if (users.length > 0) {
                    $.each(users, function(index, user) {
                        $('#grid tbody').append($(row));
                        var bottomRow = $("#grid tbody tr:last");
                        $("td:nth-child(1)", bottomRow).html("<input id=\"select\" class=\"box\" name=\"select\" " +
                            "type=\"checkbox\" value=\"" + user.Id + "\">");
                        $("td:nth-child(2)", bottomRow).html(user.UserName);
                        $("td:nth-child(3)", bottomRow).html(user.FirstName);
                        $("td:nth-child(4)", bottomRow).html(user.LastName);
                        var formattedDate = formatDate(new Date(user.LastLogin));
                        $("td:nth-child(5)", bottomRow).html(formattedDate);
                    });
                } else {
                    $(".more-button").html("<div class=\"alert alert-info\">No more records.</div>");
                }
            });
        });
    });
</script>

Let's go through the moreButton click.

To calculate the next page, we take the list of TR elements in the body and divide it by the page size which we set to 5 in the previous line and then add 1 to request the next page.

After the calculation, we create a row template. This template has the very basics of our row without data included but with CSS formatting.

Next, we execute the Web API GetPaging method and get our JSON User records back. If we receive ANY user records, we populate the WebGrid. If we don't receive any records, we replace the Load More button with an alert that says "No More Records."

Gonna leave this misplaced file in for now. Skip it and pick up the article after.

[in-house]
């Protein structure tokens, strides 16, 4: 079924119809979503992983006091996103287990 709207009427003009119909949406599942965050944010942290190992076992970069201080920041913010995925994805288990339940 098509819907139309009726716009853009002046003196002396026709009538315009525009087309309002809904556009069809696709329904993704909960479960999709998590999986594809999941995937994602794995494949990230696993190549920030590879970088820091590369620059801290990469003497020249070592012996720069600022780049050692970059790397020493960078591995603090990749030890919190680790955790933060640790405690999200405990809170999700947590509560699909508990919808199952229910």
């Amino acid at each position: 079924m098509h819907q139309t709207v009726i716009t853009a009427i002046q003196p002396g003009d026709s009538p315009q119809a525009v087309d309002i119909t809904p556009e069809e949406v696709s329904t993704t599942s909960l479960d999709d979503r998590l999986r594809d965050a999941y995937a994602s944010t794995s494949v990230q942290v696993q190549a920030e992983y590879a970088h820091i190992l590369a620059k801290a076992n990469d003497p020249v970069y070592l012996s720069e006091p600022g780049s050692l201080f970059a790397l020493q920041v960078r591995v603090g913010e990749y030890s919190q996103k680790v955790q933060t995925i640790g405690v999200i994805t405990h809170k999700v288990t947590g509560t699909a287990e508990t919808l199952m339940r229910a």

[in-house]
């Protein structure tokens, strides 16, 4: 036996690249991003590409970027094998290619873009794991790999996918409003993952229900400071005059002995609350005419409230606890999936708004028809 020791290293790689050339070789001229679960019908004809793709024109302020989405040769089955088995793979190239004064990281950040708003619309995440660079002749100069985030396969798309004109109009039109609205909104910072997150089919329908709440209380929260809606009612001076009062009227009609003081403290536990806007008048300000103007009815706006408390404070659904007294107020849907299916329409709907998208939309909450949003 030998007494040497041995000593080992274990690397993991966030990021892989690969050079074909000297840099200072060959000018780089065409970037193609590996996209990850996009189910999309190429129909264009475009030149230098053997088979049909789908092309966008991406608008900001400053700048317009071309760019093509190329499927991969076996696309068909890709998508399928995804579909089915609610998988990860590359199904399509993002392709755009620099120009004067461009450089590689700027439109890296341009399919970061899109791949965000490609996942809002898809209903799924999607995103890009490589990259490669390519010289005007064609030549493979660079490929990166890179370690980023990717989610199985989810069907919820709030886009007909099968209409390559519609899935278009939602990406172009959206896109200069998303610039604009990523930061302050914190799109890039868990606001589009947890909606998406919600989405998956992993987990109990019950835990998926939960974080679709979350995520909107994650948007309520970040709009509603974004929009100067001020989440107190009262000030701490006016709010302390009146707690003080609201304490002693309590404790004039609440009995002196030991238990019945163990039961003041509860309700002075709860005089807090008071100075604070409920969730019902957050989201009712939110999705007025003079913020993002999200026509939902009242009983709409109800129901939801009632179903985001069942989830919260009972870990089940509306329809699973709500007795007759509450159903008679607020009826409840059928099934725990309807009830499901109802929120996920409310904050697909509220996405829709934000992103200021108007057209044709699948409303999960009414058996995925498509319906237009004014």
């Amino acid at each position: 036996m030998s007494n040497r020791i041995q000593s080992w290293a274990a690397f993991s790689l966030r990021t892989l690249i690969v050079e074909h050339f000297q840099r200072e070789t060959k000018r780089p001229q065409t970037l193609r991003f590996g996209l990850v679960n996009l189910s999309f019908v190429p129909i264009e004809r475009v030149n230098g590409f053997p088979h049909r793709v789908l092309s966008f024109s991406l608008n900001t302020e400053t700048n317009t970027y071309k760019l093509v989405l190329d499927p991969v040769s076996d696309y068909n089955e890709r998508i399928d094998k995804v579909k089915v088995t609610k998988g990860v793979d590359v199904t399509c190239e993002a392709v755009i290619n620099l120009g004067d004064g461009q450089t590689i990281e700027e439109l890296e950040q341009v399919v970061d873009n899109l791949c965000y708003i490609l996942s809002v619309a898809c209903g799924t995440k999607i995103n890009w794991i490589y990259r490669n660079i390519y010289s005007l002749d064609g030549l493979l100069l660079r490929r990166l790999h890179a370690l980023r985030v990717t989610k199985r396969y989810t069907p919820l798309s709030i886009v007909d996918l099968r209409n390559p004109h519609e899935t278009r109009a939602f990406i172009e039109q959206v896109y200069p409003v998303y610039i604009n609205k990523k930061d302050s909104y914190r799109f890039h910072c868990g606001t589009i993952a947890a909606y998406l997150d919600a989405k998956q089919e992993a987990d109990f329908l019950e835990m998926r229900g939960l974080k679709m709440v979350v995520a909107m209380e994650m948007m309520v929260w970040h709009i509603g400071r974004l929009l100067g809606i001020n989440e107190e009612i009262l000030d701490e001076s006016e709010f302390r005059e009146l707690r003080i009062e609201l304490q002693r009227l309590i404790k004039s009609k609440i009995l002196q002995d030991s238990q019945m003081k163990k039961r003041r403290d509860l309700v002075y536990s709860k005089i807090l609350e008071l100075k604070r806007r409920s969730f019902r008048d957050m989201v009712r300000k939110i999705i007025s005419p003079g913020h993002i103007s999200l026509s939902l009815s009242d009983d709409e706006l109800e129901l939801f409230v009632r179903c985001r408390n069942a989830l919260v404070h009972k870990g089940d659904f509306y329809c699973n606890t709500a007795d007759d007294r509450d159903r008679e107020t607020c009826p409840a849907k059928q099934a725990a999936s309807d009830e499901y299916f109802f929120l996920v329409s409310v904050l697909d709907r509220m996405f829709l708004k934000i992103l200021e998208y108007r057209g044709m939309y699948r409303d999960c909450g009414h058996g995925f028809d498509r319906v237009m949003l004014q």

Conclusion

In today's post, we went over how to perform lazy loading in a WebGrid using the Web API and jQuery to achieve quick loading results to your WebGrid.

This makes the user's experience even better because they don't have to wait for a huge HTML View to return. They just wait for data to return and the browser takes care of the REST (Get it?) ;-)

If you have any question regarding how to implement something in a WebGrid, don't hesitate to comment.

Series: Enhancing the WebGrid

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Picture of Jonathan Danylko

Jonathan Danylko is a freelance web architect and avid programmer who has been programming for over 20 years. He has developed various systems in numerous industries including e-commerce, biotechnology, real estate, health, insurance, and utility companies.

When asked what he likes to do in his spare time, he replies, "Programming."